Convenience -- whether it's in room service, taxis, or a Big Gulp soda -- always costs a little more. But residents of Messick Buntyn are concerned that a proposed convenience store on Carnes is going to cost them everything.
The shop, once home to a furniture refinisher, was built in the 1920s and has been grandfathered in as a commercial property in a residential area. Across the street is Messick High.
"We feel it would cause a lot of negative problems," says longtime resident Lisa Jorgensen, the de facto head of the neighborhood association. "We feel it's going to encourage vagrancy and loitering and more crime at that location."
Jorgensen describes Messick Buntyn as an integrated neighborhood: There is a mix of all types of people and properties. The residents are mostly elderly and working-class people, but because of the neighborhood's proximity to the University of Memphis, there is also a large number of college students.
"It's centrally located," says Jorgensen. "It has a real small-town feeling with a bit of a rural element. We have so many huge trees and big backyards."
But it is not a paradise. Before he retired, the furniture refinisher was robbed at gunpoint. And residents worry that the proposed store could be a tipping point for the area.
"There's been some decay [in the neighborhood] over the last four or five years," says Jorgensen. "If there were a lot of problems [with the convenience store], the decline will accelerate instead of reversing."
Could one piece of property make that much difference?
Tom Borek and his wife moved to Memphis about six years ago from New York. After renting for a short time, they settled on Messick Buntyn because of its location and because they thought it was a good place that was getting better.
"I think all of us in the neighborhood, especially those of us with children, are always watching to see: Will it get better, will it get safer, have we made a good investment, or have we made a mistake?" he says. "If there was a convenience store at the corner of Carnes and Greer, selling beer, cigarettes, and junk food, I would not have bought a house here. Allowing something like this would be a sign that the city does not intend to have this neighborhood improve and be a good place to live."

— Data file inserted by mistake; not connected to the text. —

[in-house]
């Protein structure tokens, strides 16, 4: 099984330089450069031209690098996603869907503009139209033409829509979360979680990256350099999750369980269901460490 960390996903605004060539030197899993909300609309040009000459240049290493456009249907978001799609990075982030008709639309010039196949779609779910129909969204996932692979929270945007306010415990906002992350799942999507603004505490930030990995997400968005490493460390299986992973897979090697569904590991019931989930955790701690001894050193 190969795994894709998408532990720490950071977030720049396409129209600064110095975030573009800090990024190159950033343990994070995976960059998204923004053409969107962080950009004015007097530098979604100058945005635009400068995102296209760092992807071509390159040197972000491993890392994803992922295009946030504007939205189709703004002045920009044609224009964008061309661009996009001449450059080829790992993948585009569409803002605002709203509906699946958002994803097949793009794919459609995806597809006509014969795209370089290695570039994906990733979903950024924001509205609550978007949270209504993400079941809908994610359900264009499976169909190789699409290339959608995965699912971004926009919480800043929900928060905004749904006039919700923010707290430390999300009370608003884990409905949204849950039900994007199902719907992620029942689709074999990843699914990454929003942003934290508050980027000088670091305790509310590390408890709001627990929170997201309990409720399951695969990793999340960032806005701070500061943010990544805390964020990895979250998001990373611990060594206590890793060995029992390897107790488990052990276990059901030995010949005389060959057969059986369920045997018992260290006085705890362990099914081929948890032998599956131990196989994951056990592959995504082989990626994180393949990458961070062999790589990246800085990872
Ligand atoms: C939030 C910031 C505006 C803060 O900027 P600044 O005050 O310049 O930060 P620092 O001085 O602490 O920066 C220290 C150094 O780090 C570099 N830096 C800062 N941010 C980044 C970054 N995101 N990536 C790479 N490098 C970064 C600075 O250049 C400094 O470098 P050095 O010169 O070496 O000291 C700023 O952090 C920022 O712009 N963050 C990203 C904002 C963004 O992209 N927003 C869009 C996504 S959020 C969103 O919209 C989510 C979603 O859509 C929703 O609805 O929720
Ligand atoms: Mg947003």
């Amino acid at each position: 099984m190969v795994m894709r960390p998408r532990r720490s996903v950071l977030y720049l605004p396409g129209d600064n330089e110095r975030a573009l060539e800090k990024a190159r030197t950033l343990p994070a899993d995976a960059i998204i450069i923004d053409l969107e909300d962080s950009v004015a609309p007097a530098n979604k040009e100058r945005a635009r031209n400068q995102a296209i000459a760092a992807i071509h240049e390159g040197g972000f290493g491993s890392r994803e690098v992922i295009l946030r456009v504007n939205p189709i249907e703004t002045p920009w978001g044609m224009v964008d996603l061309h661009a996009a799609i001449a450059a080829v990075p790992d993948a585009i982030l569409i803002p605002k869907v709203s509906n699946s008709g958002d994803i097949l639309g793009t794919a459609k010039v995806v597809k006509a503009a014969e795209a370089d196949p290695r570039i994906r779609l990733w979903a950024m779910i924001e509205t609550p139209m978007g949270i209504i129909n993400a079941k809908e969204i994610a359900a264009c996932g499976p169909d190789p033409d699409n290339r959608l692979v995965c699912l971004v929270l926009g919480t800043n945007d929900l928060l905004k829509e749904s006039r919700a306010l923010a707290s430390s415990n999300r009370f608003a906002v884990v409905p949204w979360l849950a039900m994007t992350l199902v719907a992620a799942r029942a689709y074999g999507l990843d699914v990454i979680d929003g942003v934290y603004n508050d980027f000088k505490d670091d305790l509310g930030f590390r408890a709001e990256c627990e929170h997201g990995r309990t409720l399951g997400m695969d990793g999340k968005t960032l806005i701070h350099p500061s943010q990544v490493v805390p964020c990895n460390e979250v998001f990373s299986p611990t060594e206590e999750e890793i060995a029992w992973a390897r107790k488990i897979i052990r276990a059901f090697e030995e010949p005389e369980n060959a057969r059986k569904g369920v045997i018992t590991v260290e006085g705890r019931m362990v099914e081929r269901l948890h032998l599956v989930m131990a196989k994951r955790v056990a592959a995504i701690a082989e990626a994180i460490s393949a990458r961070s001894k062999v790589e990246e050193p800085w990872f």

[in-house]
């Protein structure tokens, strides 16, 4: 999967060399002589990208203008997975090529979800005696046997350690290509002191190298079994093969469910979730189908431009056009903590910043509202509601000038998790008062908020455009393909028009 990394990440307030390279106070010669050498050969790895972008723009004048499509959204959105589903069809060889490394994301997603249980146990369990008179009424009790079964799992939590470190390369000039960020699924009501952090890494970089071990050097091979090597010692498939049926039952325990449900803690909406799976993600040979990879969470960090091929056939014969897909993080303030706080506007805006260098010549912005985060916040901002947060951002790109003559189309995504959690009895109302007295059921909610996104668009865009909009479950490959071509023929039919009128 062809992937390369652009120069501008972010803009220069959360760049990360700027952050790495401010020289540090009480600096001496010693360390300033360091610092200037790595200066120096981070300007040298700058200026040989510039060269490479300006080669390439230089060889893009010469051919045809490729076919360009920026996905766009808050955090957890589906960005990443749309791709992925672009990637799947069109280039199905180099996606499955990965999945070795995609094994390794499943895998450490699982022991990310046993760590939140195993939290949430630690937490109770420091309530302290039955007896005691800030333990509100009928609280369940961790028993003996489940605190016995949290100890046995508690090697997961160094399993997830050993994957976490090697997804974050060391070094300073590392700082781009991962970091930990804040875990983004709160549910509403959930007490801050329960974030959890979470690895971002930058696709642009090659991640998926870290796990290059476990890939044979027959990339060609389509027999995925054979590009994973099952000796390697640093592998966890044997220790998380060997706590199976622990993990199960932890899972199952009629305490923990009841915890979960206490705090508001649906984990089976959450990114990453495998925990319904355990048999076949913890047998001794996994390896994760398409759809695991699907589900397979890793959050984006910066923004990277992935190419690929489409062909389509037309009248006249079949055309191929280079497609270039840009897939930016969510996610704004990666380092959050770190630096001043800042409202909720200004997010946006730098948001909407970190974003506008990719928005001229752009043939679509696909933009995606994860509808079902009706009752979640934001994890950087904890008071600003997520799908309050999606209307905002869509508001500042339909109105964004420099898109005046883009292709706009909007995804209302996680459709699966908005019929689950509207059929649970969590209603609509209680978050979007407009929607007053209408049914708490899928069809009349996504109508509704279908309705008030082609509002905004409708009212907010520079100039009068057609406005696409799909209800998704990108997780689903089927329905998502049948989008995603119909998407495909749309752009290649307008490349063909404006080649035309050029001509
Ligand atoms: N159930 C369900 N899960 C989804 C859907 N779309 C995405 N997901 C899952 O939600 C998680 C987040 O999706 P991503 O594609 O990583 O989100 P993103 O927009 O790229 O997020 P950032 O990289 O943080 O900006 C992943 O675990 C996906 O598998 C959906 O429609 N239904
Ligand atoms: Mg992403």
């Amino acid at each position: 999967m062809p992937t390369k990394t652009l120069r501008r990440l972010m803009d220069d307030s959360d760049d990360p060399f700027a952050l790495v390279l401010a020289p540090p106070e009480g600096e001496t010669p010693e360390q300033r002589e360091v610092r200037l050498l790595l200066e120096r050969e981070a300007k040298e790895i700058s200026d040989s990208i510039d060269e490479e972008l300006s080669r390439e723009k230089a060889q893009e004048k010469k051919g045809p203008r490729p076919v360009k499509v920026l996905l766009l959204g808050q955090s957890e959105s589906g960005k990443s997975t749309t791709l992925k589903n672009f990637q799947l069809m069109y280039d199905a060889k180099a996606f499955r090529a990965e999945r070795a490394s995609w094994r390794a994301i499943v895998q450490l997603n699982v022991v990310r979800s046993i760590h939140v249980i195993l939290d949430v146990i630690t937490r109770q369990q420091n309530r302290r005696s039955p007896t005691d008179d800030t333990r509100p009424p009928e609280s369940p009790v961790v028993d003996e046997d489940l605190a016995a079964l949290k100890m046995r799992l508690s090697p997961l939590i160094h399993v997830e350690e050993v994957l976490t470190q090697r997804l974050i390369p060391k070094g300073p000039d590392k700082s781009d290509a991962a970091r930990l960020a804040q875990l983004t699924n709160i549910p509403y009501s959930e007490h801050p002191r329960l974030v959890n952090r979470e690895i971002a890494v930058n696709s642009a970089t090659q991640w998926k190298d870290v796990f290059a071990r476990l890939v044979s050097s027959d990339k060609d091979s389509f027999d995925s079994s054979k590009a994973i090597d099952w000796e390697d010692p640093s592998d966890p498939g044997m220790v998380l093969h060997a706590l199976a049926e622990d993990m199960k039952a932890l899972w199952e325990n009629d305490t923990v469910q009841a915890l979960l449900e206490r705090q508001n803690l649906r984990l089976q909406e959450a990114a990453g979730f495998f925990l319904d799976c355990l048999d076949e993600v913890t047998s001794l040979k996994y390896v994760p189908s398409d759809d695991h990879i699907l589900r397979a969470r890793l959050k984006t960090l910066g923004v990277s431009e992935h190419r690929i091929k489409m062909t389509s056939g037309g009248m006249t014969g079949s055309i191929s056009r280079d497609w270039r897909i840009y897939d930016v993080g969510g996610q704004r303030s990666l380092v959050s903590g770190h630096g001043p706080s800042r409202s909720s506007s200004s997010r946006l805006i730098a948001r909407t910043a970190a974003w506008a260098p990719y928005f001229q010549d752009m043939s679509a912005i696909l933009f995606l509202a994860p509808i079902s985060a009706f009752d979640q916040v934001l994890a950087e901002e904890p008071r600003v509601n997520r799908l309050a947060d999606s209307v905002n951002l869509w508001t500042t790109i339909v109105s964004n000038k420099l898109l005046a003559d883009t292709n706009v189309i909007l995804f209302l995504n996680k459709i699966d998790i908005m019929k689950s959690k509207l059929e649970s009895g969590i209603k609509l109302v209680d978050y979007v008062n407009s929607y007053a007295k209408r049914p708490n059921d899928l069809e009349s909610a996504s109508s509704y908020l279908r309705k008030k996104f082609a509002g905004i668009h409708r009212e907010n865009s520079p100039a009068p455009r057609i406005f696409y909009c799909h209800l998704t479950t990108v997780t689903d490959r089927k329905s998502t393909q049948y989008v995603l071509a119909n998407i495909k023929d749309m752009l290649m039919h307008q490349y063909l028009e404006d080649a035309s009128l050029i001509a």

Already, Borek says, the neighborhood has a problem with litter. He sees people throw trash out their car windows or just open the car door and drop it.
"We get a lot of foot traffic, so we get beer bottles and fast-food wrappers," he says. "We get a lot of that even though we're not on a route with such a store."
And having a store in the neighborhood, he says, could only make the problem worse.
Which is perhaps why zoning is so important. No one wants to live next to a junkyard or a chemical plant. Those are obvious examples, but smaller changes -- even the amount of trash on the street -- can affect an area just as much because it relates to the quality of life.
I don't know how this particular store will affect the nearby community. But I know that neighborhoods are delicate microcosms. Statistics say once 15 percent of an area is in decline, it becomes extremely difficult to turn a community around. And when it reaches 20 percent, it's almost impossible.
The convenience-store location is scheduled to be considered for a use variance later this week. Although the commercial property was previously grandfathered into the residential area, the space has been empty for about a year.
"Park Avenue is only three blocks away. They could locate a commercial venture there and still capture the market they want to capture," says Jorgensen.
Neighbors say they don't mind commercial property in the area; they wouldn't mind seeing a nursery, a day-care center, or artist-studio space in that location.
Or since it's residential, maybe even some new neighbors.
"I personally would love to see a realtor there," says Jorgensen. "People don't show houses in this quadrant at all. There's an absolutely gorgeous house next to me that's for sale. It's the best deal in the city."